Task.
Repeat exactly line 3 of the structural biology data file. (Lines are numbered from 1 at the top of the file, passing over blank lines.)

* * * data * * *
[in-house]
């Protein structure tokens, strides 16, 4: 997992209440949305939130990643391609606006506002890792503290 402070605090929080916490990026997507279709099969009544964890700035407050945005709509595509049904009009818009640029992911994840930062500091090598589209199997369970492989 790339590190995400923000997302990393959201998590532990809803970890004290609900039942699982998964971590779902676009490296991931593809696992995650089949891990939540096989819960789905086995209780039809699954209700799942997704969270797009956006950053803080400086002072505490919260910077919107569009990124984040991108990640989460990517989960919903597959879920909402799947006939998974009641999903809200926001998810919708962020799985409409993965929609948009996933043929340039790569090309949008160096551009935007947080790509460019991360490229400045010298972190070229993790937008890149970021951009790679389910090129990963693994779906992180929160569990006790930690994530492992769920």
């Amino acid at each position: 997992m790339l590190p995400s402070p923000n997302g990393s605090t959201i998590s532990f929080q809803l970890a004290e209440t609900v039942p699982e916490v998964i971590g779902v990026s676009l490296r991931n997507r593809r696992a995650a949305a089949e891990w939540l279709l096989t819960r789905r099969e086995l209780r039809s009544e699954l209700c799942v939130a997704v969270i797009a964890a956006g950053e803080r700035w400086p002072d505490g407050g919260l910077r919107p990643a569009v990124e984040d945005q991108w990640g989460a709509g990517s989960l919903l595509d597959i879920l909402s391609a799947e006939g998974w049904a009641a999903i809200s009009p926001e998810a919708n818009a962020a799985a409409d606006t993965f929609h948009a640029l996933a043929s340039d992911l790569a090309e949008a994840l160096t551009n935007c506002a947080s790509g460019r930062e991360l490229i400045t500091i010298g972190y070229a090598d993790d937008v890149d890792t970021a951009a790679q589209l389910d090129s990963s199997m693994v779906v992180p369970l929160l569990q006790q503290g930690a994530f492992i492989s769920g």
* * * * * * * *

């Amino acid at each position: 997992m790339l590190p995400s402070p923000n997302g990393s605090t959201i998590s532990f929080q809803l970890a004290e209440t609900v039942p699982e916490v998964i971590g779902v990026s676009l490296r991931n997507r593809r696992a995650a949305a089949e891990w939540l279709l096989t819960r789905r099969e086995l209780r039809s009544e699954l209700c799942v939130a997704v969270i797009a964890a956006g950053e803080r700035w400086p002072d505490g407050g919260l910077r919107p990643a569009v990124e984040d945005q991108w990640g989460a709509g990517s989960l919903l595509d597959i879920l909402s391609a799947e006939g998974w049904a009641a999903i809200s009009p926001e998810a919708n818009a962020a799985a409409d606006t993965f929609h948009a640029l996933a043929s340039d992911l790569a090309e949008a994840l160096t551009n935007c506002a947080s790509g460019r930062e991360l490229i400045t500091i010298g972190y070229a090598d993790d937008v890149d890792t970021a951009a790679q589209l389910d090129s990963s199997m693994v779906v992180p369970l929160l569990q006790q503290g930690a994530f492992i492989s769920g």